Culture is culture, but the word of God is the only standard and rule by which all flesh will be judged. The good for good, and the evil for the evil that they have done.

Joseph Shulam: Our Commitment to the Greater Community-Matot-Masei [2018]

The reading of the Torah this Shabbat is called Matot-Masei (Numbers 30:2–36:13). The reading in all the synagogues around the world is the end of the book of Numbers. As we read the word of God and come into reading the book of Deuteronomy, it is already a sign that we are approaching the Feast of Trumpets – that is the end of the reading of the Torah.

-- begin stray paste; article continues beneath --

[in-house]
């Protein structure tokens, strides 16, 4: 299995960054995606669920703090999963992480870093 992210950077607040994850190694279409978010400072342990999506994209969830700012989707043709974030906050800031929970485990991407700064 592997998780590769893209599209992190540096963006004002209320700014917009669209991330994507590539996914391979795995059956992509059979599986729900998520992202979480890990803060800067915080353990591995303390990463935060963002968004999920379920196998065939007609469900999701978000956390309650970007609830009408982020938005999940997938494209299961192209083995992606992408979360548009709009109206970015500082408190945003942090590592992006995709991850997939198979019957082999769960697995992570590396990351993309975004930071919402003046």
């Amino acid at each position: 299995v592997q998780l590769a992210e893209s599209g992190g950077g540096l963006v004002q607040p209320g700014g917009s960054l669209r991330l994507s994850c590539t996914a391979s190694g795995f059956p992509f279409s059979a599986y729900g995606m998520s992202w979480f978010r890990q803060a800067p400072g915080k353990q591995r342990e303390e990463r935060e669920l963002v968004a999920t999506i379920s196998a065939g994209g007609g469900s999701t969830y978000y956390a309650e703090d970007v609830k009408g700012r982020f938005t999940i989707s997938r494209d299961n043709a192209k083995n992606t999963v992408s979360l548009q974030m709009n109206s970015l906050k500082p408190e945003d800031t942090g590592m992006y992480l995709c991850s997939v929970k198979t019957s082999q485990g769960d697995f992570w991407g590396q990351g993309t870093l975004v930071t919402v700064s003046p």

In this portion of the Torah, we see that two and a half tribes of Israel didn’t want to cross the Jordan River and settle in the land of Canaan. Their reason where primarily economic. There was a war between Israel and Sihon king of Heshbon. Israel was given a victory over this Amorite Kingdom.

The tribes of Gad, Reuben, and the half-tribe of Manasseh liked that land and desired to stay there with their flocks. These lands were not a part of the original plan of God. This request was to stay in a land that was outside the land of Canaan. The leaders of these two and a half tribes come to Moses and put their request before Moses.